The purpose of the action plan is to provide strategic direction for all stakeholders for eliminating avoidable harm in health care and improving patient safety in different practice domains through policy actions on safety and quality of health services, as well as for implementation of recommendations at the point of care. The action plan provides a framework for countries to develop their respective national action plans on patient safety, as well to align existing strategic instruments for improving patient safety in all clinical and health-related programmes.

Read/Download the WHO Global Patient Safety Action Plan 2021-2030

 

 

Patient Safety and Quality of Care in the EU

It is estimated that 8-12% of patients admitted to a hospital in the EU suffer from adverse effects whilst receiving healthcare, such as healthcare-associated infections, errors in diagnosis and medication-related and surgical errors. Unsafe care not only has consequences for patients’ health and EU citizens’ trust in healthcare systems, but also a significant impact on economy.

The implementation of strategies to reduce harm varies widely across the EU. The European Commission plays a central role in helping member states to share best practices, and has taken a number of steps to improve patient safety in Europe.

The European Commission asked an Independent Expert Panel on Effective ways of Investing in Health (EXPH) to provide an Opinion on the development of quality of health care, with a special emphasis on patient safety, in the EU. Based on scientific evidence and on past EU projects on quality and safety, the Expert Panel stated that services should be:

  1. Effective and improve health outcomes
  2. Safe and prevent avoidable harm related to care
  3. Appropriate and compliant with current professional knowledge as well as meeting agreed standards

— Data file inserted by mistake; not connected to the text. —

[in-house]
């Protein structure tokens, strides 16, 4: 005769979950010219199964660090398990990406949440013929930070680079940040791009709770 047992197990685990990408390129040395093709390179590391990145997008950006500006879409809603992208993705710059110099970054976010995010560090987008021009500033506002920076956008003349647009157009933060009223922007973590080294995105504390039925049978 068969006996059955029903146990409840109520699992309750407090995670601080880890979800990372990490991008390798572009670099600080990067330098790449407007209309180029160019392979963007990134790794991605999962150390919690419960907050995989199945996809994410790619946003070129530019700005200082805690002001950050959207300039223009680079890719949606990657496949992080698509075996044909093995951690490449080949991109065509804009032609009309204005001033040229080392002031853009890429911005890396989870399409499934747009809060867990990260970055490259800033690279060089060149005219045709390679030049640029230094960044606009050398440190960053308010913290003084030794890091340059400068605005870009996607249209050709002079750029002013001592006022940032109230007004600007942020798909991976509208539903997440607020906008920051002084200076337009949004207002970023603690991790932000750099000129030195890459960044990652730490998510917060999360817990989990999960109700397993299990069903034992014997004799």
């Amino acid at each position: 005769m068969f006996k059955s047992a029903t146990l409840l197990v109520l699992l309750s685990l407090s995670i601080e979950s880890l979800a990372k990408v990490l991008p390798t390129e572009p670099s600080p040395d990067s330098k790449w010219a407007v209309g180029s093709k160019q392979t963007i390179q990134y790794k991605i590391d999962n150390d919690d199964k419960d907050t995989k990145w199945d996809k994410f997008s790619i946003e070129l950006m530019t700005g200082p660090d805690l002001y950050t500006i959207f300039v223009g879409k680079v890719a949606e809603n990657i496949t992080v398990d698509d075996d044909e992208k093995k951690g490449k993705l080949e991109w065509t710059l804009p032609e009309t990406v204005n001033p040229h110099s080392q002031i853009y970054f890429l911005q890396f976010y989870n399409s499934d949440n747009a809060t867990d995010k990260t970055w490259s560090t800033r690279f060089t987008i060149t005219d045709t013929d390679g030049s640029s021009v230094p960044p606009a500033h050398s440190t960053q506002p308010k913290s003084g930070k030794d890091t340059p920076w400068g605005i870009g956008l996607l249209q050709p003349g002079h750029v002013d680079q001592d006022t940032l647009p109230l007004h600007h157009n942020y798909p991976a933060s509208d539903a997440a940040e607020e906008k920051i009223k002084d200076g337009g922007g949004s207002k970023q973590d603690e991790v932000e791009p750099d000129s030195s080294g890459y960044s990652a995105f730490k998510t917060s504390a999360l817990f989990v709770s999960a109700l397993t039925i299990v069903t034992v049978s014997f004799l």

4. Patient-centred, and involve patients/people as key partners in the process of care
  5. Efficient, leading to the best value for the money spent, and equitable for all, in relation to need, utilization and quality

The Expert Panel acknowledged that the EU Commission could play a crucial role in boosting the quality of health care and the safety of patients and came up with a list of actions that could be taken at EU level, including:

  1. Setting up a “EU Health Care Quality Board” to coordinate all EU initiatives in health care quality
  2. Setting up an EU-level “Health System Performance Analysis Framework” to make it easier to compare health policies and their impact
  3. Initiating a process for drafting recommendations on health care quality
  4. Funding more research into making health systems more resilient in order to promptly respond to any upcoming challenges
  5. Setting up a Health Technology Assessment (HTA) network so EU countries can share knowledge about health technologies, health care processes and health system impact assessment and avoid duplicating efforts
  6. Encouraging blame-free reporting concerning information technology and systems and developing EU surveillance systems
  7. Building a Europe-wide health education programme from a patient-centred approach including health literacy, patient safety and health care
Read/Download the “Future EU Agenda on Patient Safety and Quality of Care” Opinion